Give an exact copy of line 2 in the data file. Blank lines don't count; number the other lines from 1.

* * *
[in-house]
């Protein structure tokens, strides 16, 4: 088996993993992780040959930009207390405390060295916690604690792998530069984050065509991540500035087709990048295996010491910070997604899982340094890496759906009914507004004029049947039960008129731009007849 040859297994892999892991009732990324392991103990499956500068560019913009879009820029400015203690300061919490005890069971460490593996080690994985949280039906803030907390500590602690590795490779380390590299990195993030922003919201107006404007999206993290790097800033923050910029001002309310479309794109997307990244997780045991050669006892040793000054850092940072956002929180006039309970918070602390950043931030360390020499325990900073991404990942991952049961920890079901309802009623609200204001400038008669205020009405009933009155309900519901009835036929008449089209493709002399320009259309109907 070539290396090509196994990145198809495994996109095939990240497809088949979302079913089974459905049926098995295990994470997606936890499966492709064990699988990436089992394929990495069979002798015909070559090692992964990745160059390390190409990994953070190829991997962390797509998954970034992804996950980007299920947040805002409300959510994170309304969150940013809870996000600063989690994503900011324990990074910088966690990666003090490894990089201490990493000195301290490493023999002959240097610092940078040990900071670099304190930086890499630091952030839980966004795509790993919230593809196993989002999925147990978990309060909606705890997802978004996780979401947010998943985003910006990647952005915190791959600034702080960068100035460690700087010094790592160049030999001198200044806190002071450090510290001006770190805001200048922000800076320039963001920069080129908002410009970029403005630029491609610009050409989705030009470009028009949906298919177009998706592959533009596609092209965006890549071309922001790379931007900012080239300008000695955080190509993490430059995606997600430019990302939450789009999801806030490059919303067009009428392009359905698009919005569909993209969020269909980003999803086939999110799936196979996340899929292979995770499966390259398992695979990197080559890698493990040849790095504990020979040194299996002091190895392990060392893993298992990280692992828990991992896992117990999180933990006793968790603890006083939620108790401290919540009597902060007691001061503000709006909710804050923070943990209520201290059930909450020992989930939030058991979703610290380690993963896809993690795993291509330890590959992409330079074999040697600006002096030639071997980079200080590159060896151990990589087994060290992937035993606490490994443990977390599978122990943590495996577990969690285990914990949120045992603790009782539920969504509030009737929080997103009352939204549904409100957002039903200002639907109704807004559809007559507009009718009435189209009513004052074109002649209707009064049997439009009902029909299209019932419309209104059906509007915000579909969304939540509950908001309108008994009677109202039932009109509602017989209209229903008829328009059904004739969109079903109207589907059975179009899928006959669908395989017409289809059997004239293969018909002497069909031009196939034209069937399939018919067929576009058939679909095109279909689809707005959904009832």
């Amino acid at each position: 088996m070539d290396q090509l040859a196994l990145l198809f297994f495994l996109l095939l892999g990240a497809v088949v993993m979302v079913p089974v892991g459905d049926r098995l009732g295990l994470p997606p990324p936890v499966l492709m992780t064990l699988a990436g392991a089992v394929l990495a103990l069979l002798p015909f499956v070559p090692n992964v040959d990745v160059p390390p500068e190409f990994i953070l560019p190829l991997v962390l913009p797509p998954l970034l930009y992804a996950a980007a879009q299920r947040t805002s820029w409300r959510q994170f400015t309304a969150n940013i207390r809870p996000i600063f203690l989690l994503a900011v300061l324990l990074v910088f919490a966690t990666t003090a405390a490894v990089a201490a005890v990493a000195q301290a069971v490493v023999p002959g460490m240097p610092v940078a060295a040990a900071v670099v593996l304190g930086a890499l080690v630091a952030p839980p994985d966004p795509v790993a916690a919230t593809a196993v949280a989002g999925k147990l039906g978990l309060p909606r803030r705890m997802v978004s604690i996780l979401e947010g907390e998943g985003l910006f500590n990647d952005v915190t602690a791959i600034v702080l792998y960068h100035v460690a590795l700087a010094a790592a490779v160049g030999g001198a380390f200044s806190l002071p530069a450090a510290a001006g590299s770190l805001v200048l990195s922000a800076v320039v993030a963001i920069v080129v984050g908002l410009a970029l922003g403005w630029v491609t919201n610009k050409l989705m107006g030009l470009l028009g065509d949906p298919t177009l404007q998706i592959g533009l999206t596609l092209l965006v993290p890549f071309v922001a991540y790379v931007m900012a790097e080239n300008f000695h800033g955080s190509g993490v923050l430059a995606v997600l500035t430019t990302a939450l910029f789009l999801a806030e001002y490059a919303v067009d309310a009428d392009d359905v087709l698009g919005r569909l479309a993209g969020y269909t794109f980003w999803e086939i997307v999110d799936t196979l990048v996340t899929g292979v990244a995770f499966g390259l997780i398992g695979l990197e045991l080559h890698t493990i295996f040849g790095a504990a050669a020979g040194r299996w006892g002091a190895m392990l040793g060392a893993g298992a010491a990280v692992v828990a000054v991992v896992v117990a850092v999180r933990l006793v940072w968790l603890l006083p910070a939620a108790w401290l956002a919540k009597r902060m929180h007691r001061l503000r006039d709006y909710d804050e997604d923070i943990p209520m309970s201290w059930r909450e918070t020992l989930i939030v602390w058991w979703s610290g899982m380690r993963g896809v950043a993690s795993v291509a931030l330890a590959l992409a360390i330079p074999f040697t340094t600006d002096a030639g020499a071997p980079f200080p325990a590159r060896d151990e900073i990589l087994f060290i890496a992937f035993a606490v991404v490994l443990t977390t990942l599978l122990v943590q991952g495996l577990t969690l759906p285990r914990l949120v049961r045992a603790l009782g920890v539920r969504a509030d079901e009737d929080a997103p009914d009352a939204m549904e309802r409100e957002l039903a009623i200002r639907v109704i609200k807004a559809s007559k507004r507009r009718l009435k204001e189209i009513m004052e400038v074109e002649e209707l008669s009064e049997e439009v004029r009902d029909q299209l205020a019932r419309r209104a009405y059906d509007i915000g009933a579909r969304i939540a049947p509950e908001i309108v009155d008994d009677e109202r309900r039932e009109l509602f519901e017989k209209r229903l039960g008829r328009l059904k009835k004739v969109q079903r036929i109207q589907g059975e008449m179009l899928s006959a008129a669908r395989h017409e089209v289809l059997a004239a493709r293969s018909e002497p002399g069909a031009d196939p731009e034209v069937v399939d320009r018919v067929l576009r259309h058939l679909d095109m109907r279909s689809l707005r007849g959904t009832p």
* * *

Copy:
């Protein structure tokens, strides 16, 4: 088996993993992780040959930009207390405390060295916690604690792998530069984050065509991540500035087709990048295996010491910070997604899982340094890496759906009914507004004029049947039960008129731009007849 040859297994892999892991009732990324392991103990499956500068560019913009879009820029400015203690300061919490005890069971460490593996080690994985949280039906803030907390500590602690590795490779380390590299990195993030922003919201107006404007999206993290790097800033923050910029001002309310479309794109997307990244997780045991050669006892040793000054850092940072956002929180006039309970918070602390950043931030360390020499325990900073991404990942991952049961920890079901309802009623609200204001400038008669205020009405009933009155309900519901009835036929008449089209493709002399320009259309109907 070539290396090509196994990145198809495994996109095939990240497809088949979302079913089974459905049926098995295990994470997606936890499966492709064990699988990436089992394929990495069979002798015909070559090692992964990745160059390390190409990994953070190829991997962390797509998954970034992804996950980007299920947040805002409300959510994170309304969150940013809870996000600063989690994503900011324990990074910088966690990666003090490894990089201490990493000195301290490493023999002959240097610092940078040990900071670099304190930086890499630091952030839980966004795509790993919230593809196993989002999925147990978990309060909606705890997802978004996780979401947010998943985003910006990647952005915190791959600034702080960068100035460690700087010094790592160049030999001198200044806190002071450090510290001006770190805001200048922000800076320039963001920069080129908002410009970029403005630029491609610009050409989705030009470009028009949906298919177009998706592959533009596609092209965006890549071309922001790379931007900012080239300008000695955080190509993490430059995606997600430019990302939450789009999801806030490059919303067009009428392009359905698009919005569909993209969020269909980003999803086939999110799936196979996340899929292979995770499966390259398992695979990197080559890698493990040849790095504990020979040194299996002091190895392990060392893993298992990280692992828990991992896992117990999180933990006793968790603890006083939620108790401290919540009597902060007691001061503000709006909710804050923070943990209520201290059930909450020992989930939030058991979703610290380690993963896809993690795993291509330890590959992409330079074999040697600006002096030639071997980079200080590159060896151990990589087994060290992937035993606490490994443990977390599978122990943590495996577990969690285990914990949120045992603790009782539920969504509030009737929080997103009352939204549904409100957002039903200002639907109704807004559809007559507009009718009435189209009513004052074109002649209707009064049997439009009902029909299209019932419309209104059906509007915000579909969304939540509950908001309108008994009677109202039932009109509602017989209209229903008829328009059904004739969109079903109207589907059975179009899928006959669908395989017409289809059997004239293969018909002497069909031009196939034209069937399939018919067929576009058939679909095109279909689809707005959904009832």